• Men's Corner

How Do You Compromise Yourself?


To thine own self be true, and it must follow, as the night the day, thou canst not then be false to any man.


— William Shakespeare, Hamlet





When we take a look at the actions and behaviour of humans — whether in our own relationships, in the world of fiction and entertainment, or the daylight brutality we call ‘The News’, we are often upset and even angry when we see people who act contrary to our values, or their own; we are raging at those who betray or hurt other people as a result of such acts; we look at those who have lied, stolen, abused or murdered, and we want justice.


And I would say, rightly so.


But I would also suggest that, before we quickly condemn and dismiss the actions of those people as something we would 'never do', we must pause and think…


What it is about those actions that makes us so upset?


What have those people been doing to themselves, before the acted out their darkest impulses and desires?


If we do that, we might found ourselves in need to admit that there is a space in the inner lives of all of us — a ‘gap’, as it has been called, between the selves we know we should be, and the selves we actually are most of the time. And this is what is really scary:


Every time we are silent when we should speak up, or passive when we should act, this gap widens a little, and our deeper selves are compromised a bit more, and driven further down into the dark depths of the soul, making access to them a bit more difficult than previously.


Every time we tell a lie, we not only compromise with the truth — we compromise with own inner selves, our own inner beings…the people we really are, or can be; the people who were born to make a difference in the world by being faithful to the things that are, above all else, totally and fully true.


Every time we feel called upon to bring something different to the world around us — a different point of view or attitude, a painful but needed advice, a difficult conversation with a friend or a colleague — but instead conform to the environment around us, we actually abuse ourselves. We hurt and damage and supress the deepest and best parts of us, the core of our beings, where all love, passion, creativity, and higher calling comes from…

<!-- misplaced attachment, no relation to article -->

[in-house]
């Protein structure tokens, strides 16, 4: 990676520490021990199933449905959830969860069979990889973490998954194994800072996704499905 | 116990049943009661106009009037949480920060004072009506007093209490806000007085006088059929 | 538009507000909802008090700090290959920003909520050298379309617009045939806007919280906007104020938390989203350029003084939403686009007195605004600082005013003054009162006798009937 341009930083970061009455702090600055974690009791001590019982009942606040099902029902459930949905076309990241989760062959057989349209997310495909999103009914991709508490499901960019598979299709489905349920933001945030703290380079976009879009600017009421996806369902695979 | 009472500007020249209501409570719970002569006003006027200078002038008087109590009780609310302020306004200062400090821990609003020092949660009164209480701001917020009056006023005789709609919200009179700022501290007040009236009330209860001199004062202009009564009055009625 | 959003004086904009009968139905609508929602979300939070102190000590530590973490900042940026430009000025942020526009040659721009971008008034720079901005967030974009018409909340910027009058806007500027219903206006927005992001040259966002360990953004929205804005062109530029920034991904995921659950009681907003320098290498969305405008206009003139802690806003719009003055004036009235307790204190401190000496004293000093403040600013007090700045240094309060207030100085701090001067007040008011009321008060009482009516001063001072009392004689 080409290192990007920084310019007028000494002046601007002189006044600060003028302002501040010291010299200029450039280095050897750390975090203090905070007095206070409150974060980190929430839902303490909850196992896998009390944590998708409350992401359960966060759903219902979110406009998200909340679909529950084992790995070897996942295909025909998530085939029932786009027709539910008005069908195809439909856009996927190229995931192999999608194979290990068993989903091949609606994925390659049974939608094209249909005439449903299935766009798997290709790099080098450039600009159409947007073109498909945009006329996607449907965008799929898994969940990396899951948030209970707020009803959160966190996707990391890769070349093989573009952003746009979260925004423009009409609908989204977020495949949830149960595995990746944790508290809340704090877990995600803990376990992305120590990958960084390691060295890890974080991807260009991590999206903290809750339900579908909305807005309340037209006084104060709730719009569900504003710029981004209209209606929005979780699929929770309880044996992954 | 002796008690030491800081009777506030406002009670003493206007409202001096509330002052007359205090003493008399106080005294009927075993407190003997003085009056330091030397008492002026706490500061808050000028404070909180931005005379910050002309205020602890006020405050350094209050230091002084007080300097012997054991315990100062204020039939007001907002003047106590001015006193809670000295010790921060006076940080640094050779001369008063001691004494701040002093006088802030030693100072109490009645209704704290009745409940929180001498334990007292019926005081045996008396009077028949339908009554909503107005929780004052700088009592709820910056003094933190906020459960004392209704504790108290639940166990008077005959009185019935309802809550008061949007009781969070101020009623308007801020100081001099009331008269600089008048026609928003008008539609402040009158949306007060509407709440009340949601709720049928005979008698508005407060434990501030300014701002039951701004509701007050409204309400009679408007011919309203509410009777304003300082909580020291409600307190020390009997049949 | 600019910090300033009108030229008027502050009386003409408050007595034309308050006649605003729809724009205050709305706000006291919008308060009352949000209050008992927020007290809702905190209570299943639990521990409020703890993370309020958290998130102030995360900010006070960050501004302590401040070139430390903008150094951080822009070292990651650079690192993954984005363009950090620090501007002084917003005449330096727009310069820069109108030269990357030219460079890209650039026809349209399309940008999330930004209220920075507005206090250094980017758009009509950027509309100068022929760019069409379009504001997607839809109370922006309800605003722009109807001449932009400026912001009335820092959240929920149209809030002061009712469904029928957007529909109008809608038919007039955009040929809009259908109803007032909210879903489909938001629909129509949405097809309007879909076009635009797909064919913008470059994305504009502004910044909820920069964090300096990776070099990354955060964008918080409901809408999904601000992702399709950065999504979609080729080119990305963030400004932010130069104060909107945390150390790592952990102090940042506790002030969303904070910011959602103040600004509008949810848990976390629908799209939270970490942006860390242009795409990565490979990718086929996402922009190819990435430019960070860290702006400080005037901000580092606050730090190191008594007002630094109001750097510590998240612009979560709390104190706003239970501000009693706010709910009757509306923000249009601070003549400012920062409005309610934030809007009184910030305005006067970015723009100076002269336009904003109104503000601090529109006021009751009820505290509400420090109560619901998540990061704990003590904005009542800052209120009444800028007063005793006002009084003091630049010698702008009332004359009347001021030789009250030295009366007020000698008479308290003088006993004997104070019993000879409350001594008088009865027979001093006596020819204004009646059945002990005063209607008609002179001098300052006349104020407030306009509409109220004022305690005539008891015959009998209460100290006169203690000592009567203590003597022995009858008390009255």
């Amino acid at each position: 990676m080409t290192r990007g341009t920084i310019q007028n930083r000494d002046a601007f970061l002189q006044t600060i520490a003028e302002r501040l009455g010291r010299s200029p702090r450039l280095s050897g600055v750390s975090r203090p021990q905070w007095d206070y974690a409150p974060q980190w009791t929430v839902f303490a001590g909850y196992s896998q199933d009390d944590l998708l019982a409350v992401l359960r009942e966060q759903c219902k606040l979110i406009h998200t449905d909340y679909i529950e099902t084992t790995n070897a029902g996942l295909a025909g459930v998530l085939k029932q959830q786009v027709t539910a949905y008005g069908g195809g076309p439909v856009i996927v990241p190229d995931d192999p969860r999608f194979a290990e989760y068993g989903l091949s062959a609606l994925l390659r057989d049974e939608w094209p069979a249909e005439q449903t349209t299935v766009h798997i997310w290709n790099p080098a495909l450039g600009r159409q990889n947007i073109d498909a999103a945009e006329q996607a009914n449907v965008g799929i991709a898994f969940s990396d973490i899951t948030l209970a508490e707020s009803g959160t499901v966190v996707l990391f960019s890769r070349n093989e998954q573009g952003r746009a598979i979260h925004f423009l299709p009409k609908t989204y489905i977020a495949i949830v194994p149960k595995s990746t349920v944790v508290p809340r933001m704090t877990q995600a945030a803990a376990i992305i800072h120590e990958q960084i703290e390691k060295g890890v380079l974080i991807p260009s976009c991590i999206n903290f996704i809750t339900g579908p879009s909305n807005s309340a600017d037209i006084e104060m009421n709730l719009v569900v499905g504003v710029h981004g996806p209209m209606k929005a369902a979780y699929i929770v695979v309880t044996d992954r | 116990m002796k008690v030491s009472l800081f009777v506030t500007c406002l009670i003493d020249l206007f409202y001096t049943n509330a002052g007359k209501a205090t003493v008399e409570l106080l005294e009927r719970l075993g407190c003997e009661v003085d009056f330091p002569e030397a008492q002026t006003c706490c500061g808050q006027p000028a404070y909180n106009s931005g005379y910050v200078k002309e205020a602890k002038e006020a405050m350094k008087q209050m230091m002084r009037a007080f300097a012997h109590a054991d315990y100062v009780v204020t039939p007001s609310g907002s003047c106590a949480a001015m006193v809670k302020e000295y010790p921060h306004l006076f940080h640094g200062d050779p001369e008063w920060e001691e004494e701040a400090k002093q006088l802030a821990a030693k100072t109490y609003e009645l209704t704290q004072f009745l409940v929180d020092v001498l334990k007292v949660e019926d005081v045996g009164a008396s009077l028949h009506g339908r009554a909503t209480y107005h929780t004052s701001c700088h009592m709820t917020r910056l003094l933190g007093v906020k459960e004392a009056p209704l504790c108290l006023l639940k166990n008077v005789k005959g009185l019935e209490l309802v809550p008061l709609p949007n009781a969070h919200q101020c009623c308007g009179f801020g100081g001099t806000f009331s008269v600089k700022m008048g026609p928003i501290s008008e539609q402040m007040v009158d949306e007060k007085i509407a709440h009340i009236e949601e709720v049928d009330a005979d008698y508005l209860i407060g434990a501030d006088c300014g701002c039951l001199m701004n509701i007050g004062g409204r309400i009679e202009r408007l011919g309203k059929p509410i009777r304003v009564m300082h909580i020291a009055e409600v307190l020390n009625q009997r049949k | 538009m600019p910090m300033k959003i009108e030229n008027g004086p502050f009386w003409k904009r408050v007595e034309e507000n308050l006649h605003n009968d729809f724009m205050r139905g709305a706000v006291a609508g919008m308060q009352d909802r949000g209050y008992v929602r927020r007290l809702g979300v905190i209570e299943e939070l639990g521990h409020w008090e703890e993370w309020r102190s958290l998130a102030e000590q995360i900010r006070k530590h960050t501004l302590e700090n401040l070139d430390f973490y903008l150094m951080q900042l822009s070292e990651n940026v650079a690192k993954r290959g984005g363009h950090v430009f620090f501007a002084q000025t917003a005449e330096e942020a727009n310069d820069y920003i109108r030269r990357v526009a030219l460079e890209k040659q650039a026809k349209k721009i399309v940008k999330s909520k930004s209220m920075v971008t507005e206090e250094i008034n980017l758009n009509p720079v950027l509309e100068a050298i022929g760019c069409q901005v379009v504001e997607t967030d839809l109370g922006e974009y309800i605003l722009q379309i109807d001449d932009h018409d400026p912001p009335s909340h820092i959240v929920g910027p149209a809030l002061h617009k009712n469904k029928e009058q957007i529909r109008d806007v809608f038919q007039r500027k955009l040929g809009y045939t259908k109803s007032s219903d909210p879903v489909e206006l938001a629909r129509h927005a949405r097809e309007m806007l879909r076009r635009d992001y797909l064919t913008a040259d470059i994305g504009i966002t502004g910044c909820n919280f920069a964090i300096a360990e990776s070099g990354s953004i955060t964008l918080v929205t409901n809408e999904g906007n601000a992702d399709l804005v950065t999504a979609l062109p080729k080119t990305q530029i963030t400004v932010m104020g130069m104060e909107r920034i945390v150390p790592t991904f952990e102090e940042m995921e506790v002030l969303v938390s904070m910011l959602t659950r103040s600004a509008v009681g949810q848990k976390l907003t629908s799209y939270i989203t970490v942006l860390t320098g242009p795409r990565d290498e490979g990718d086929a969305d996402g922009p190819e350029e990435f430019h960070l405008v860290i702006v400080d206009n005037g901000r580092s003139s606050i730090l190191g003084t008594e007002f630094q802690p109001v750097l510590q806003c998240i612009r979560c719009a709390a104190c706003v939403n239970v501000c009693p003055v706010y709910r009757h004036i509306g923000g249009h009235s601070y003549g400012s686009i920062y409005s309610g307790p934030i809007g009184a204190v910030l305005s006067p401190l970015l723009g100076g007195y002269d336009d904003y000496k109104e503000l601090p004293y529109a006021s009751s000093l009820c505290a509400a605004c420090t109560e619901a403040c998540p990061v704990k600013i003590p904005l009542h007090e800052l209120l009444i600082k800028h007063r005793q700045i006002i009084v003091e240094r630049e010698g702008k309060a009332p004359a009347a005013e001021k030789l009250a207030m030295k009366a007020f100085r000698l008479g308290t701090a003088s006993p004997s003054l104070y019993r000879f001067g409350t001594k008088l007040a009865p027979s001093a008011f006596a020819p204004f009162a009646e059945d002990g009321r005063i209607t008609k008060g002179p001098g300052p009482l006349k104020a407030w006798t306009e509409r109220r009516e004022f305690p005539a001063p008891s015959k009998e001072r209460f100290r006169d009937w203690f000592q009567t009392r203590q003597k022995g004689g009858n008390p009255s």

And that brings us to the next point:


Why do we feel bad when we do it?


Why did I always feel bad, for decades, every time I agreed with somebody whose attitudes and actions I did not actually found acceptable?


Why did I always feel low — miserable and dejected — after a night of cheating, vice, pretence and vanity?


Why do most people feel bad about themselves after they do things they know are wrong, or after a failure to do the things they deem right?


I think it is because of who we really are, deep inside. We see it in the eyes of boys who wield their plastic swords and in their daily games, restore peace to an imaginary realm by punishing evil and bringing justice to the oppressed.


But sadly, most of those boys grow out of this, leaving the world somewhat colder and emptier...


And then we decry the tragic, shocking lack of good men in our world today.


''We make men without chest’’ — C. S. Lewis once wrote — ''and expect of them virtue and enterprise. We laugh at honour and are shocked to find traitors in our midst. We castrate and bid the geldings be fruitful.''


Imagine for a moment how wonderfully light and peaceful you would feel if everything you did and said was in alignment with your deepest self. Imagine the difference you would be able to make — from your own daily pursuits, habits and achievements, to the lives of those around you. Imagine the sense of contentment and even pride you would feel when you look at yourself in the mirror, knowing that you’ve really done your best for the spiritual, mental and physical development of the person on the other side.

Imagine, just imagine it for a moment…


It feels good, doesn’t it?


Yes, this is how heroes live.